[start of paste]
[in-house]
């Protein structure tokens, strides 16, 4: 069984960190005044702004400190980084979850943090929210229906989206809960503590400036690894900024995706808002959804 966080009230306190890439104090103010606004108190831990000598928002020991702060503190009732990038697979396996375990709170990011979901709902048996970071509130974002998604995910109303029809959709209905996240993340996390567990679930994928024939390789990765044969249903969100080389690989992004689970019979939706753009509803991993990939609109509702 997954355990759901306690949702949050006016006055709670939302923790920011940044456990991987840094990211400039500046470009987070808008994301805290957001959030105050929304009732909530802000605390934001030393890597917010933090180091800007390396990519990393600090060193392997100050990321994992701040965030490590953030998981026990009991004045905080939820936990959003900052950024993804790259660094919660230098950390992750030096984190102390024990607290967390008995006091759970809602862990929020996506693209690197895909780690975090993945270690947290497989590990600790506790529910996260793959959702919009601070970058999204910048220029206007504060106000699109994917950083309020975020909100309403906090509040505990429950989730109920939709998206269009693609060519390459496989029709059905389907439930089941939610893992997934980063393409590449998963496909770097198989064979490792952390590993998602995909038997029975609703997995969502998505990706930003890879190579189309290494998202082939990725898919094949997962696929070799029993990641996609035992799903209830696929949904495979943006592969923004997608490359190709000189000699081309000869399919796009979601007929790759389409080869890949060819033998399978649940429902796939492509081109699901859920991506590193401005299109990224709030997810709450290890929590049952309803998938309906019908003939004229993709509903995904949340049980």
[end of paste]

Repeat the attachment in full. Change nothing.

[in-house]
């Protein structure tokens, strides 16, 4: 069984960190005044702004400190980084979850943090929210229906989206809960503590400036690894900024995706808002959804 966080009230306190890439104090103010606004108190831990000598928002020991702060503190009732990038697979396996375990709170990011979901709902048996970071509130974002998604995910109303029809959709209905996240993340996390567990679930994928024939390789990765044969249903969100080389690989992004689970019979939706753009509803991993990939609109509702 997954355990759901306690949702949050006016006055709670939302923790920011940044456990991987840094990211400039500046470009987070808008994301805290957001959030105050929304009732909530802000605390934001030393890597917010933090180091800007390396990519990393600090060193392997100050990321994992701040965030490590953030998981026990009991004045905080939820936990959003900052950024993804790259660094919660230098950390992750030096984190102390024990607290967390008995006091759970809602862990929020996506693209690197895909780690975090993945270690947290497989590990600790506790529910996260793959959702919009601070970058999204910048220029206007504060106000699109994917950083309020975020909100309403906090509040505990429950989730109920939709998206269009693609060519390459496989029709059905389907439930089941939610893992997934980063393409590449998963496909770097198989064979490792952390590993998602995909038997029975609703997995969502998505990706930003890879190579189309290494998202082939990725898919094949997962696929070799029993990641996609035992799903209830696929949904495979943006592969923004997608490359190709000189000699081309000869399919796009979601007929790759389409080869890949060819033998399978649940429902796939492509081109699901859920991506590193401005299109990224709030997810709450290890929590049952309803998938309906019908003939004229993709509903995904949340049980």